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Rose reminds us of value in photographs

Posted on 13 April 2017 by admin

The play began with a shiva, which clearly telegraphed that it would end the same way. The play was Rose, written in 2000 by Martin Sherman. It was presented in Dallas by Wingspan Theatre Company at the Bath House, one of the city’s cultural centers. It’s a one-person, two-hour monologue that encapsulates the history of our people from the Holocaust to modern Israel.
Rose is the title and only character, who sits throughout – not on a hard wooden bench, as she says she should for a shiva – telling her story. She is old, at the end of her life, and was played convincingly by accomplished local Jewish actress Barbara Bierbrier, who I’m sure won’t mind my saying that she’s no spring chicken either. But then, neither am I …
I went to the play because I knew what Rose would be about, and because I’d recently missed an important shiva myself. Back in my hometown, my son’s mother-in-law recently passed away at age 86. She had been ill for a long time with an inoperable abdominal tumor; at the time she herself thought was appropriate, she refused all further treatments and entered hospice care — in her own home, augmented by the loving presence of her children and our shared granddaughters and great-grandsons. Although near the very end she could no longer move or speak, she had managed to remain herself throughout.
I could not attend the funeral and shiva because Ruth Ann’s practice was totally traditional; she had asked in advance that whenever she died, she wanted to be buried immediately — within 24 hours — with a simple graveside funeral. The time came on a recent Thursday morning; the rest was the next morning. It was a cold, snowy Friday in Pittsburgh. My son told me, rather ruefully, that his dear mother-in-law had made her request last summer, when she had a spell that looked near-death to her and everyone else. But she recovered, and nobody thought to ask her if those initial requests could be set aside in case of inclement weather.
And of course there was no way I could get there in less than 24 hours. But I called the deli that Ruth Ann always used when she needed trays for any occasion, and asked it to send a standard shiva tray. They won’t need it, I was told. Ruth Ann was well-known and respected in her community as a longtime teacher in its leading Jewish day school; by the time I called, there had already been orders placed for enough shiva trays to see everyone through the afternoon following the funeral, and to feed all the family on Shabbat. So I ordered platters of vegetables and fruits for Sunday. I had several emails and calls of gratitude — for two days, all they’d been eating was lox, bagels, tomatoes and onions!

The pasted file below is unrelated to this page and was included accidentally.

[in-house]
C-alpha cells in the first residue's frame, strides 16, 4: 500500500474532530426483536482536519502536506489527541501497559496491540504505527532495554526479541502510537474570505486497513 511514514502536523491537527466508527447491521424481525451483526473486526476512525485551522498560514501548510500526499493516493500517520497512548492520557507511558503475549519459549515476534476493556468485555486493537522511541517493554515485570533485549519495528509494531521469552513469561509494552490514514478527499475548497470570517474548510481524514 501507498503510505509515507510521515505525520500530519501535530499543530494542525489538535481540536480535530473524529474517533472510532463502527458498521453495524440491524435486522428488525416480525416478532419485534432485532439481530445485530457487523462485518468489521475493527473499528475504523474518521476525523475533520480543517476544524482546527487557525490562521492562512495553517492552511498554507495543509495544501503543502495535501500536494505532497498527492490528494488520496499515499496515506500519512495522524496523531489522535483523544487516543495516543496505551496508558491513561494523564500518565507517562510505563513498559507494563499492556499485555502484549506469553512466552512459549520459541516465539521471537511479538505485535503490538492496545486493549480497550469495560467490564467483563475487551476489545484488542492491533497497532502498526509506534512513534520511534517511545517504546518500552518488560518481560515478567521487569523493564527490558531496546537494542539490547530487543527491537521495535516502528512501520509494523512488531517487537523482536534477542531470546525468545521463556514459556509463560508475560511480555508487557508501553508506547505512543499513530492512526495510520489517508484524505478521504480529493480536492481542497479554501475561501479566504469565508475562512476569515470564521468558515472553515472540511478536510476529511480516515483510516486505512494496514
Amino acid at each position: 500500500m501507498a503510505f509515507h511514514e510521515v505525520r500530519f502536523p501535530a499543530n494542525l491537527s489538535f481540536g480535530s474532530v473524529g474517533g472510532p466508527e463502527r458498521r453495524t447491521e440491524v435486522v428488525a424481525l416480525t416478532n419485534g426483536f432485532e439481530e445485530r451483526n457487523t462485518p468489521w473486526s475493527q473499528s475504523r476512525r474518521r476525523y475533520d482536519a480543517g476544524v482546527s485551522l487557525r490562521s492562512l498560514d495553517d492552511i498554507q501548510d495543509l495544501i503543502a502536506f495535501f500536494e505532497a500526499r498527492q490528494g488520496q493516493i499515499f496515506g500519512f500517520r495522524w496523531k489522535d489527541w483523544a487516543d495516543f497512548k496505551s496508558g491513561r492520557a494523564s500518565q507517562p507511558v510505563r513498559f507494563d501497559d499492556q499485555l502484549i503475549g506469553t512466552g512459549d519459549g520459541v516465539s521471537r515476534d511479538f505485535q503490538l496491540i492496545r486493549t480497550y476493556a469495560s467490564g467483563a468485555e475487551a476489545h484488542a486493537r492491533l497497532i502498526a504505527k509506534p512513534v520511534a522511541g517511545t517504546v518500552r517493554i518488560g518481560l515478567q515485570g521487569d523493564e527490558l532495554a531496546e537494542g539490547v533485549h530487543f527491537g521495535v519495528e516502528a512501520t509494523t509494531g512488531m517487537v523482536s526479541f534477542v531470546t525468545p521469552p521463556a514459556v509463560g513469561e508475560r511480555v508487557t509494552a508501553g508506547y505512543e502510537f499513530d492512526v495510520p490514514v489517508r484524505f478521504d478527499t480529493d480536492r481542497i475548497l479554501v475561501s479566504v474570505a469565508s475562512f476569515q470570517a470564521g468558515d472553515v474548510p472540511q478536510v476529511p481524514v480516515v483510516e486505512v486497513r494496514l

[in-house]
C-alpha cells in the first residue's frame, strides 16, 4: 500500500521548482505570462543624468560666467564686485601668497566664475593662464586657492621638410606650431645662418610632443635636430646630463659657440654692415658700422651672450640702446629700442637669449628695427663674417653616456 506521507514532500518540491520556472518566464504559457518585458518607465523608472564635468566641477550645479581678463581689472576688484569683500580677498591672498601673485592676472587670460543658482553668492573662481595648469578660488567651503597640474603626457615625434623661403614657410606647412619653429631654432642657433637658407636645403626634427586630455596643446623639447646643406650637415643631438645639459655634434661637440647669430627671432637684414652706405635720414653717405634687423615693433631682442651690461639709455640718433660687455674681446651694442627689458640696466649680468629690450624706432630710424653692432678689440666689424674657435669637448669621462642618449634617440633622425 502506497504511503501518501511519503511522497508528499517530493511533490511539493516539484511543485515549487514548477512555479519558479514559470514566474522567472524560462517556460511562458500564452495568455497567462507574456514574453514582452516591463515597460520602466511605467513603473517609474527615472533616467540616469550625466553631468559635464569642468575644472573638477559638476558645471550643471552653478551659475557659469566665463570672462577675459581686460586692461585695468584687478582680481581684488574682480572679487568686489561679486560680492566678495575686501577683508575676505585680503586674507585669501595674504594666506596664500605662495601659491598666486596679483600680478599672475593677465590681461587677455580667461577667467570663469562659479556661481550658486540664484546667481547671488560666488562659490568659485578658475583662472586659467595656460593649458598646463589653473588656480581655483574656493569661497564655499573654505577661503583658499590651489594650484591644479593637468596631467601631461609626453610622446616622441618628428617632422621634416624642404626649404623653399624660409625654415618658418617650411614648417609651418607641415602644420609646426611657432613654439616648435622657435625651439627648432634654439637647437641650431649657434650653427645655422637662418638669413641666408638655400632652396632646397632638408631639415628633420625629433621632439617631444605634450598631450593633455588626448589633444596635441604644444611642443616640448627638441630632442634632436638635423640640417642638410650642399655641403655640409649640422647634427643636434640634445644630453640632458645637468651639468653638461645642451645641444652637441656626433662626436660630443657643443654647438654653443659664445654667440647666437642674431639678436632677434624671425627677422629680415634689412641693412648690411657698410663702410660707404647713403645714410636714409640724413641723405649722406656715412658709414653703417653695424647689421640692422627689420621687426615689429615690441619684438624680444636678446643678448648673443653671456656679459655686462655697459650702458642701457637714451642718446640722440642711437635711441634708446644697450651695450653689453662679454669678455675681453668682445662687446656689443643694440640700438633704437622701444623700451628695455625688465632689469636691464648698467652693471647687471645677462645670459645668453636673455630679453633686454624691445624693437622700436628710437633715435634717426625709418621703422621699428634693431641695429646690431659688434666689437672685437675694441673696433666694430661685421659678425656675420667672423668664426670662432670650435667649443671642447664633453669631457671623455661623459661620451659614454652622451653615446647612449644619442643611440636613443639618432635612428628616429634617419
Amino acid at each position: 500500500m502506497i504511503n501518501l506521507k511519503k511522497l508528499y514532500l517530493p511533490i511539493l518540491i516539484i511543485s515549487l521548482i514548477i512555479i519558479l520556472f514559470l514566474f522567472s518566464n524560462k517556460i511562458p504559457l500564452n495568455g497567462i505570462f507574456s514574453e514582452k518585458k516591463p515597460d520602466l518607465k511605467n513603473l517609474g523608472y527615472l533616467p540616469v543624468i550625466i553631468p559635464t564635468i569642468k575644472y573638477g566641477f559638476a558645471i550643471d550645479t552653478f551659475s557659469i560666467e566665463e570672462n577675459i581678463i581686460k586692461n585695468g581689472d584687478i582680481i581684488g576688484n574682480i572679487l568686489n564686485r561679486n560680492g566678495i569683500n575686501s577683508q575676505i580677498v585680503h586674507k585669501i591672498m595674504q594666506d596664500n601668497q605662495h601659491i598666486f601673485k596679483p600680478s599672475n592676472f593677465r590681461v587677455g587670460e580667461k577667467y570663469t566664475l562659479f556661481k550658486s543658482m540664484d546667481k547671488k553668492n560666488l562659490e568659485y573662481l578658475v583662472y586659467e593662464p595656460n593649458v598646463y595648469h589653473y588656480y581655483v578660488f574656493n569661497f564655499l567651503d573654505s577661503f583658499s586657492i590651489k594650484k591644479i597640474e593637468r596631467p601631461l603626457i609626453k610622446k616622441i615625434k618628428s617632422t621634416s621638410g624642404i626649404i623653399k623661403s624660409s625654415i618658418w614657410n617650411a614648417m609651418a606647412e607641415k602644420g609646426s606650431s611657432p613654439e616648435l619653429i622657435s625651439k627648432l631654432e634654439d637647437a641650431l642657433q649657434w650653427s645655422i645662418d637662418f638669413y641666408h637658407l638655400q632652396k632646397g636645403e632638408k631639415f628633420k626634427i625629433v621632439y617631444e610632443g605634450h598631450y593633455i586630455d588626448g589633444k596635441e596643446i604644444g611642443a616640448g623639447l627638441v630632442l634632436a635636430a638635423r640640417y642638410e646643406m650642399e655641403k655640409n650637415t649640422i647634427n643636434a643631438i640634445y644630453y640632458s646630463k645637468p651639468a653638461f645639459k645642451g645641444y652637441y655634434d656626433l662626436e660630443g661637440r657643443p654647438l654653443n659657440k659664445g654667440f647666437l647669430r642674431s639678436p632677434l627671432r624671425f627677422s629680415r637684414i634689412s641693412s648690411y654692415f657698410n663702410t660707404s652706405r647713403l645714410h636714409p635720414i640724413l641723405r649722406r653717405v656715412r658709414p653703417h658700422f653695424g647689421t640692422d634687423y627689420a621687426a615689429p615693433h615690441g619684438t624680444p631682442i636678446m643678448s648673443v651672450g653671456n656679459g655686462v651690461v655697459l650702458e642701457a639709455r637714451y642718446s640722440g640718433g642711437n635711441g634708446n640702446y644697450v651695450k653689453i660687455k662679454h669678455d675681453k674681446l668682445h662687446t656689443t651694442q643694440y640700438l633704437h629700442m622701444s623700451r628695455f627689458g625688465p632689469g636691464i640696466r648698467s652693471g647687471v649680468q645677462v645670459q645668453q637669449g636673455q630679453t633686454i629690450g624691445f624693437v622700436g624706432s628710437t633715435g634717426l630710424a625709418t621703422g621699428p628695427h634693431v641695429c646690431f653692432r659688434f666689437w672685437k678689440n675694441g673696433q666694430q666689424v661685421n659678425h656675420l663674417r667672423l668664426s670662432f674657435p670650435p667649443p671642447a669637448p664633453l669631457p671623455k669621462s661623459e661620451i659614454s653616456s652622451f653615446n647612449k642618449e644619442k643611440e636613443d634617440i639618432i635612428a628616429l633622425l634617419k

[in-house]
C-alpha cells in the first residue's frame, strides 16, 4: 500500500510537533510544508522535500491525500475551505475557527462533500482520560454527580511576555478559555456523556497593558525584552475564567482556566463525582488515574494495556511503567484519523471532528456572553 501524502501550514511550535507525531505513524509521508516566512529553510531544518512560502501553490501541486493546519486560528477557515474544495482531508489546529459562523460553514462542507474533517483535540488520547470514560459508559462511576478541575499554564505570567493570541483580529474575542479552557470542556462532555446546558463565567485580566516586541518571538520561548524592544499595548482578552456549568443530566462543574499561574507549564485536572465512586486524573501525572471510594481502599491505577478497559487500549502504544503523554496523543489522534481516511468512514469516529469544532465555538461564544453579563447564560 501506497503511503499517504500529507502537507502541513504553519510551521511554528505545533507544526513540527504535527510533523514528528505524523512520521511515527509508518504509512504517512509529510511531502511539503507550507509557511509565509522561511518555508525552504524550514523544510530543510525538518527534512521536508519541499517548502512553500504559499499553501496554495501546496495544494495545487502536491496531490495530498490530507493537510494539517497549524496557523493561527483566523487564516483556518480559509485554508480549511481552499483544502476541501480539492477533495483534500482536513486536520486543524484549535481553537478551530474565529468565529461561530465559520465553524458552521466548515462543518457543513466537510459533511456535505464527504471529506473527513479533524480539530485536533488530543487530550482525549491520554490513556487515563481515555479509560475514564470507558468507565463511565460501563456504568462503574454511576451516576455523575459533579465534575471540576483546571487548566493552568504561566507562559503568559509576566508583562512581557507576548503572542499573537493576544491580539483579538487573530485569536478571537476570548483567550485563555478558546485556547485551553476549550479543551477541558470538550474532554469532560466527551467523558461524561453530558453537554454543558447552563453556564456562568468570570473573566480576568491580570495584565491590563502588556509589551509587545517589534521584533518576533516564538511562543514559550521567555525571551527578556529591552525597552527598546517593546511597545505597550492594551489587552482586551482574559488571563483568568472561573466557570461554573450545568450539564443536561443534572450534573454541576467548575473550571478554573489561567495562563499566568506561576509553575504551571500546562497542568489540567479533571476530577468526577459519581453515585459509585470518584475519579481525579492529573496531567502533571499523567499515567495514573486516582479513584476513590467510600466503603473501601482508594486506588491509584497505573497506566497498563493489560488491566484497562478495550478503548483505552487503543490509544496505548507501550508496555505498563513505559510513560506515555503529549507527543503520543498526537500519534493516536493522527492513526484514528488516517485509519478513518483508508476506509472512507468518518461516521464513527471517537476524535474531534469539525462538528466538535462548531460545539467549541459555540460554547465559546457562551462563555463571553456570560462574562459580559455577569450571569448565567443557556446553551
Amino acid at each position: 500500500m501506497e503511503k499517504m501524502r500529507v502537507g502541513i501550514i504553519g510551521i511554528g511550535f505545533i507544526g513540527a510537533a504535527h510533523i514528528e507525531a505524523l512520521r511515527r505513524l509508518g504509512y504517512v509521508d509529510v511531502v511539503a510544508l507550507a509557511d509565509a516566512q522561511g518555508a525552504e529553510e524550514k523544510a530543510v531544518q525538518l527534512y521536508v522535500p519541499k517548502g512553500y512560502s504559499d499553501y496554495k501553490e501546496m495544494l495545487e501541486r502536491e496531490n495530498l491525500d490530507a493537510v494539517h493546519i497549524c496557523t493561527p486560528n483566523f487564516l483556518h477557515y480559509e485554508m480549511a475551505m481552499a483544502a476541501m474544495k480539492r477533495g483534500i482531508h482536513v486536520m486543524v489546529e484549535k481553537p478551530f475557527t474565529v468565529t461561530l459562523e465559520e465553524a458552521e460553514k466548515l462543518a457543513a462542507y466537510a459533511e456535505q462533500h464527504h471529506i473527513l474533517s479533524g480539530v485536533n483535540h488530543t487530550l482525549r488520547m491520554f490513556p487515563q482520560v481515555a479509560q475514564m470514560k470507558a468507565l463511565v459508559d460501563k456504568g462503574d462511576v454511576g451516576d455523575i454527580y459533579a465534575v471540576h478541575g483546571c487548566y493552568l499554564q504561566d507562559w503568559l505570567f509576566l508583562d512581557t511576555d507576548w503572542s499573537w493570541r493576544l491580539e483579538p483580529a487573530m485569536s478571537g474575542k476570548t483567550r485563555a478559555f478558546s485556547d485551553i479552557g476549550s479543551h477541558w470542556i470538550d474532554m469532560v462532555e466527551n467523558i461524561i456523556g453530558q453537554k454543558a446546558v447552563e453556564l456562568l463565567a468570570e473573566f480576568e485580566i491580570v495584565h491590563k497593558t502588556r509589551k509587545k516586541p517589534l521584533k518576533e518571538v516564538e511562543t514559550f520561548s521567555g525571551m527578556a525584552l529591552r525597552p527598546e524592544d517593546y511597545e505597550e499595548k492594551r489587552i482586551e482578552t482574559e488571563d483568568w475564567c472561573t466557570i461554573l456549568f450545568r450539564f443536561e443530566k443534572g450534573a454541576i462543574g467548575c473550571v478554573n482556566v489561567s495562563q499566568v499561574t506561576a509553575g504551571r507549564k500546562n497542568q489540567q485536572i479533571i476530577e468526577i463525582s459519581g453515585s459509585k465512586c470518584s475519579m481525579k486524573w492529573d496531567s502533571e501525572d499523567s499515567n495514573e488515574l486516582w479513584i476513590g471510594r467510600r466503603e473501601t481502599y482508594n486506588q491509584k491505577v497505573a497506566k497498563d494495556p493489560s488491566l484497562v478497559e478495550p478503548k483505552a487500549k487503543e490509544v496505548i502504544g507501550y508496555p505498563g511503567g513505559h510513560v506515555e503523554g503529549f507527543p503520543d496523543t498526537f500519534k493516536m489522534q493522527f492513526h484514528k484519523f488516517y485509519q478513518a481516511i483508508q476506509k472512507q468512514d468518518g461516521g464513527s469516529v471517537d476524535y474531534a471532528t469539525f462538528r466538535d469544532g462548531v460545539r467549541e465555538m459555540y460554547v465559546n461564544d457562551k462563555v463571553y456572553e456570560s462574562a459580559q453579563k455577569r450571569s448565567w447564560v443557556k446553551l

But maybe through her shiva, my dear Ruth Ann, who had been my friend in high school, my sorority sister in college, and a constant figure in my life even after I had moved far away from her, long before our children met and married, taught our younger generations an important lesson. It was my son who called to verbalize: “We were all sitting there, passing around old snapshots,” he told me. “And everyone was touching them, and remembering things. You can’t do that with pictures in our cellphones…”
That, and the text of Rose, made me finally, fully understand why survivors of all tragedies — from the Holocaust to our recent wind and fire home destructions — try hardest to rescue their family pictures. Why they are the soul-soothing presences at shivas — even in the play, where Barbara Bierbrier painted them so vividly with her words.
(If Dallas’ great theater figure Rene Moreno had been Jewish, we would have been sitting shiva for him. Rose was the last play he directed. His funeral was on the day of its final performance.)

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Finding meaning in counting

Posted on 13 April 2017 by admin

Dear Families,
These days many of us are obsessed with counting whether it is calories or steps or something else. We have always counted days to different events or counting how old we are or any other “counts” we may be interested in. This brings us to the ritual of today — Counting the Omer. For those of you who have never heard of this, here is the scoop on omer counting:
There is a special period between Passover and Shavuot called “sefirah” meaning counting. The practice is observed from the night of the second seder until the eve of Shavuot. We are counting the days on which the omer offering of the new barley crop was brought to the Temple – this connects the Exodus from Egypt to the giving of the Torah on Mount Sinai.
Tradition has it that the Israelites were told that the Torah would be given to them 50 days after the Exodus. They were so eager about it that they began to count the days, saying, “Now we have one day less to wait for the giving of the Torah.” The Torah text for this is Leviticus 23:15-16.